Viet Pride Movement
In 1970, following the groundbreaking Stonewall Riots, the United States saw its first Pride marches. Since then, Pride has become a global phenomenon aiming to raise awareness, educate about the diversity of sexuality, and empower sexual minorities. In countries such as Sweden, the Netherlands, and Australia, Pride is an annual event attracting millions of participants—including politicians, activists, lesbian, gay, bisexual, and transgender (LGBT) people, and the allies supporting their rights.
The year 2012 marked the first Pride festival in Vietnam, a country in which homosexuality remains taboo. For the first time ever, Vietnam saw the rainbow flag freely waving at its capital’s streets, bringing tears to the eyes of many Vietnamese LGBTs. Like Pride elsewhere in the world, Viet Pride joins the global call to end prejudice, discrimination, shame, and invisibility on the grounds of sexual orientation and gender identity. Together with Pride, the LGBT movement in Vietnam has never been stronger. However, equality and dignity for LGBT people has yet to become reality. Misunderstanding and social stigma is still widespread. Insinuation, ridicule, parents’ disapproval, and humiliation are experiences familiar to many LGBTs. In schools, families, offices, factories, their dignity and security are still compromised. Many LGBTs, especially youth, live in fear of being disowned, despised, or treated differently.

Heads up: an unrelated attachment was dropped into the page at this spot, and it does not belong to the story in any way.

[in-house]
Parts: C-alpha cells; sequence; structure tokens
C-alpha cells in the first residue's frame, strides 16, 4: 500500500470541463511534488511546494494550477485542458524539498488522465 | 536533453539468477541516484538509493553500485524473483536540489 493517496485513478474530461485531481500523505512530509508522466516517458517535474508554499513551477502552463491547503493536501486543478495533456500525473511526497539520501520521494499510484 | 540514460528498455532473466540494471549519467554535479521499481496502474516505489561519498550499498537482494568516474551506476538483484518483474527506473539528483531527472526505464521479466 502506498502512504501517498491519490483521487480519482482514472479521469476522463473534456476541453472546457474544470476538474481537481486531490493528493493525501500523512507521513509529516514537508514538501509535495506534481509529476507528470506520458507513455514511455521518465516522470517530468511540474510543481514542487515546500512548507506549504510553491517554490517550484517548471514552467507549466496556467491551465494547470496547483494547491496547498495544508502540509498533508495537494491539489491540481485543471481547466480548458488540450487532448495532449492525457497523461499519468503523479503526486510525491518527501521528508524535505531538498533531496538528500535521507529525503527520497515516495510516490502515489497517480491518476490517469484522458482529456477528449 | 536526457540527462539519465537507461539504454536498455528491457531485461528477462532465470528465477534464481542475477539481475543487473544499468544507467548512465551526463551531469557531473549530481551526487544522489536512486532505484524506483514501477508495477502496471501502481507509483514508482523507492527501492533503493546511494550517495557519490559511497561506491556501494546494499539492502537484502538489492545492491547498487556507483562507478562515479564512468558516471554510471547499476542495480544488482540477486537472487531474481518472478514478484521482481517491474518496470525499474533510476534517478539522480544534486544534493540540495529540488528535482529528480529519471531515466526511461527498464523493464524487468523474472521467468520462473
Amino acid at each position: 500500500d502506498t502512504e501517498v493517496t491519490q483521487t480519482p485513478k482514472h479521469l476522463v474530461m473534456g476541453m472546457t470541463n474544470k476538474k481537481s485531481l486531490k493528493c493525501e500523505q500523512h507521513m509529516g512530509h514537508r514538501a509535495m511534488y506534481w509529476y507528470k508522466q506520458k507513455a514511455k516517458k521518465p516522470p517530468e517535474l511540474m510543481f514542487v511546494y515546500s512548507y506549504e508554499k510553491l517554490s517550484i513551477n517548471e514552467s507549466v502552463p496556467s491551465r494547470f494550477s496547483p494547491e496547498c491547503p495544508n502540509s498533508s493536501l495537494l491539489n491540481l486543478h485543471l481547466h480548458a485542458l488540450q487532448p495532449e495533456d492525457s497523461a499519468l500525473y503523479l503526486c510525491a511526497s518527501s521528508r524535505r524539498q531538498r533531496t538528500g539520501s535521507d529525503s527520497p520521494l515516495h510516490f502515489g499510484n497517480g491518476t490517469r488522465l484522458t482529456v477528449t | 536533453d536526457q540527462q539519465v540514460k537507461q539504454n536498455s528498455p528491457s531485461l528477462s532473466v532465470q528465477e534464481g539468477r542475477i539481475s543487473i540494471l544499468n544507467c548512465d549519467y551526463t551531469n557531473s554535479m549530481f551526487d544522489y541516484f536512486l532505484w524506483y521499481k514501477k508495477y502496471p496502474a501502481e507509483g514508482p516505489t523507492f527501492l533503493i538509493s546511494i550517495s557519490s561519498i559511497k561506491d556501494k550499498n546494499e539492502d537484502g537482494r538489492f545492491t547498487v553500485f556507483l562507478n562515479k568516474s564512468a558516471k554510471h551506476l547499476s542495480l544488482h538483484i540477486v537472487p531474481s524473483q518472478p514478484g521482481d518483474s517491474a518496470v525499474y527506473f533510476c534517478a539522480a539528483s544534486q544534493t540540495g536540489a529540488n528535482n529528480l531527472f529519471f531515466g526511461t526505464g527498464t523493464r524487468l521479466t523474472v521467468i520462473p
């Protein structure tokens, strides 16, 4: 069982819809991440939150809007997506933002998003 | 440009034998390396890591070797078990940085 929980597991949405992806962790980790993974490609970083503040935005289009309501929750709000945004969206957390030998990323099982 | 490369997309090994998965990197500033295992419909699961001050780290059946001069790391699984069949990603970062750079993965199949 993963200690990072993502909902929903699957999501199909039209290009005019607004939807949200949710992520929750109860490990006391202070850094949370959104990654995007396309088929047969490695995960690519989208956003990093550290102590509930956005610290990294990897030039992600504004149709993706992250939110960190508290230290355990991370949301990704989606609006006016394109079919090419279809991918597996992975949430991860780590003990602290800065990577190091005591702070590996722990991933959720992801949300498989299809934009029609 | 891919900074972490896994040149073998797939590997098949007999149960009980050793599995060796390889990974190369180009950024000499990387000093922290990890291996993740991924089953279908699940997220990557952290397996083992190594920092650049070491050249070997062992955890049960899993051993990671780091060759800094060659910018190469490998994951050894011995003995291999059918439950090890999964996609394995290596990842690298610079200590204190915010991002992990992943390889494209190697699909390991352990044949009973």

On March 7, 2012, the United Nations Human Rights Council held the first ever meeting to discuss discrimination and violence against LGBT people. During Secretary-General Ban Ki Moon’s remarks, he said: “To those who are gay, lesbian, bisexual or transgender let me say – you are not alone! Your struggle for an end to violence and discrimination is a shared struggle. We must tackle the violence, ban discrimination and educate the public. The time has come.”
The untold miseries must be told. The invisible faces must be made visible. The silenced voice must be heard. Equal rights must be given. Let us be the change we want to see. Let us walk in the parade of tolerance and understanding. Let us stand together once again, on the first weekend of August every year in Vietnam, to celebrate the pride in ourselves, the pride in our LGBT fellows, and the pride in standing on the right side of history.